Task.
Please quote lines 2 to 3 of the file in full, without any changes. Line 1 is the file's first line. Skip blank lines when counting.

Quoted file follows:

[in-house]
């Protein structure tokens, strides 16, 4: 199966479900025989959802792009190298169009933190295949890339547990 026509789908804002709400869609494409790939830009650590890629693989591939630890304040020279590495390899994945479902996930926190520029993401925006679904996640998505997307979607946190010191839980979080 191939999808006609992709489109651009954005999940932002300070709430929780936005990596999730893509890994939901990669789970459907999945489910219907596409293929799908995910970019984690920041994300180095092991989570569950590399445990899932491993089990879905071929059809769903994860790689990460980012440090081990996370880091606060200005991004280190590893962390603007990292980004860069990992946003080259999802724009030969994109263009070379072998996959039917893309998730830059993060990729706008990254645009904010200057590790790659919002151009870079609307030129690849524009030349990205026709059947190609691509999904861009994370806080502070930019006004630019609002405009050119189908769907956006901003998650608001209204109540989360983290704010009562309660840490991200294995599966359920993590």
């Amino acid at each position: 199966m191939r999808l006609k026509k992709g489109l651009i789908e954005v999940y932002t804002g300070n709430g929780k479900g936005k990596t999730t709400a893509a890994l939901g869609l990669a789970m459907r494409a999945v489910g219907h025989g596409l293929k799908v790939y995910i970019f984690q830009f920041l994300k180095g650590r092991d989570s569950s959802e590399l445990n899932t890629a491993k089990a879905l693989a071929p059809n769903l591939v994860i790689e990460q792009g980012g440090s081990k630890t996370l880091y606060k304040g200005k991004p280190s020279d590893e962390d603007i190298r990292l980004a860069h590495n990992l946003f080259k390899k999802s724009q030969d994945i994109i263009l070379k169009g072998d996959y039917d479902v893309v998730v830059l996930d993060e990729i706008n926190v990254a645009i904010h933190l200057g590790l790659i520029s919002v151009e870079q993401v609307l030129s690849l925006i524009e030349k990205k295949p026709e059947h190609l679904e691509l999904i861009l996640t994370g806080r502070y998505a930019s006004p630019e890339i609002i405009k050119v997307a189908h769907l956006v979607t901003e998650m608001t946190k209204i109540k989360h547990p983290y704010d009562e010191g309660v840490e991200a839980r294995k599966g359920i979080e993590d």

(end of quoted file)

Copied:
């Protein structure tokens, strides 16, 4: 199966479900025989959802792009190298169009933190295949890339547990 026509789908804002709400869609494409790939830009650590890629693989591939630890304040020279590495390899994945479902996930926190520029993401925006679904996640998505997307979607946190010191839980979080 191939999808006609992709489109651009954005999940932002300070709430929780936005990596999730893509890994939901990669789970459907999945489910219907596409293929799908995910970019984690920041994300180095092991989570569950590399445990899932491993089990879905071929059809769903994860790689990460980012440090081990996370880091606060200005991004280190590893962390603007990292980004860069990992946003080259999802724009030969994109263009070379072998996959039917893309998730830059993060990729706008990254645009904010200057590790790659919002151009870079609307030129690849524009030349990205026709059947190609691509999904861009994370806080502070930019006004630019609002405009050119189908769907956006901003998650608001209204109540989360983290704010009562309660840490991200294995599966359920993590």
């Amino acid at each position: 199966m191939r999808l006609k026509k992709g489109l651009i789908e954005v999940y932002t804002g300070n709430g929780k479900g936005k990596t999730t709400a893509a890994l939901g869609l990669a789970m459907r494409a999945v489910g219907h025989g596409l293929k799908v790939y995910i970019f984690q830009f920041l994300k180095g650590r092991d989570s569950s959802e590399l445990n899932t890629a491993k089990a879905l693989a071929p059809n769903l591939v994860i790689e990460q792009g980012g440090s081990k630890t996370l880091y606060k304040g200005k991004p280190s020279d590893e962390d603007i190298r990292l980004a860069h590495n990992l946003f080259k390899k999802s724009q030969d994945i994109i263009l070379k169009g072998d996959y039917d479902v893309v998730v830059l996930d993060e990729i706008n926190v990254a645009i904010h933190l200057g590790l790659i520029s919002v151009e870079q993401v609307l030129s690849l925006i524009e030349k990205k295949p026709e059947h190609l679904e691509l999904i861009l996640t994370g806080r502070y998505a930019s006004p630019e890339i609002i405009k050119v997307a189908h769907l956006v979607t901003e998650m608001t946190k209204i109540k989360h547990p983290y704010d009562e010191g309660v840490e991200a839980r294995k599966g359920i979080e993590d």